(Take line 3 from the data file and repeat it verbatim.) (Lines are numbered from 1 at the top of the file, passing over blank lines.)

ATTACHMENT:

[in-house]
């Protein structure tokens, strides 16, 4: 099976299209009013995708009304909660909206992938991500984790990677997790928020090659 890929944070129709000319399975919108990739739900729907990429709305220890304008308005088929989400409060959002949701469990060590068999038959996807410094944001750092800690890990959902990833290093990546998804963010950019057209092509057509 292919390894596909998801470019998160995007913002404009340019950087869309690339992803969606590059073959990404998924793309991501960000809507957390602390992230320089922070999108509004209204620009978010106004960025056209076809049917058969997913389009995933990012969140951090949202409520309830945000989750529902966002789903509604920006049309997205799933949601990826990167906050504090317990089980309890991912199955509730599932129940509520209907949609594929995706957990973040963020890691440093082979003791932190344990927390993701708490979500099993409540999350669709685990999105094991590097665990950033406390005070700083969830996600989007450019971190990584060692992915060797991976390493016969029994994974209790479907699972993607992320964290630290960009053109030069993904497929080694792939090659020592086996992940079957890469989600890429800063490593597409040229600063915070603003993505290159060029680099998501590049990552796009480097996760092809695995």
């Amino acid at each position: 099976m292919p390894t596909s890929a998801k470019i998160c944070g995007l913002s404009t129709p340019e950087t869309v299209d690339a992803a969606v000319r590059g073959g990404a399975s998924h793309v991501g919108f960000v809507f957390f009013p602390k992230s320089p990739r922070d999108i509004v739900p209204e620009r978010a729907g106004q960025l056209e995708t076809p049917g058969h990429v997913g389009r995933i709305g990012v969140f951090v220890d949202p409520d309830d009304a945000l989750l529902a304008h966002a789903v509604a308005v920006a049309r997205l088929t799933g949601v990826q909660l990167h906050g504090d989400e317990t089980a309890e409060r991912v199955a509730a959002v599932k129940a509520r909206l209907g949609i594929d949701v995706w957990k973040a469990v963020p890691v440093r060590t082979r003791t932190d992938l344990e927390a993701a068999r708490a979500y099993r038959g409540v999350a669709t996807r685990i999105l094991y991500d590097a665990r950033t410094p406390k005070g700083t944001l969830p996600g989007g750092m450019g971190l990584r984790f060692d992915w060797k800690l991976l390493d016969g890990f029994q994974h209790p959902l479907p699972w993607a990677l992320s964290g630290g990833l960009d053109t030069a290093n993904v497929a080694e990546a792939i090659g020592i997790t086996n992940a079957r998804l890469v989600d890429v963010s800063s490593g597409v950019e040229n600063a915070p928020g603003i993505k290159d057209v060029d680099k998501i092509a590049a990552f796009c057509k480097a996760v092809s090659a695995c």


């Amino acid at each position: 099976m292919p390894t596909s890929a998801k470019i998160c944070g995007l913002s404009t129709p340019e950087t869309v299209d690339a992803a969606v000319r590059g073959g990404a399975s998924h793309v991501g919108f960000v809507f957390f009013p602390k992230s320089p990739r922070d999108i509004v739900p209204e620009r978010a729907g106004q960025l056209e995708t076809p049917g058969h990429v997913g389009r995933i709305g990012v969140f951090v220890d949202p409520d309830d009304a945000l989750l529902a304008h966002a789903v509604a308005v920006a049309r997205l088929t799933g949601v990826q909660l990167h906050g504090d989400e317990t089980a309890e409060r991912v199955a509730a959002v599932k129940a509520r909206l209907g949609i594929d949701v995706w957990k973040a469990v963020p890691v440093r060590t082979r003791t932190d992938l344990e927390a993701a068999r708490a979500y099993r038959g409540v999350a669709t996807r685990i999105l094991y991500d590097a665990r950033t410094p406390k005070g700083t944001l969830p996600g989007g750092m450019g971190l990584r984790f060692d992915w060797k800690l991976l390493d016969g890990f029994q994974h209790p959902l479907p699972w993607a990677l992320s964290g630290g990833l960009d053109t030069a290093n993904v497929a080694e990546a792939i090659g020592i997790t086996n992940a079957r998804l890469v989600d890429v963010s800063s490593g597409v950019e040229n600063a915070p928020g603003i993505k290159d057209v060029d680099k998501i092509a590049a990552f796009c057509k480097a996760v092809s090659a695995c």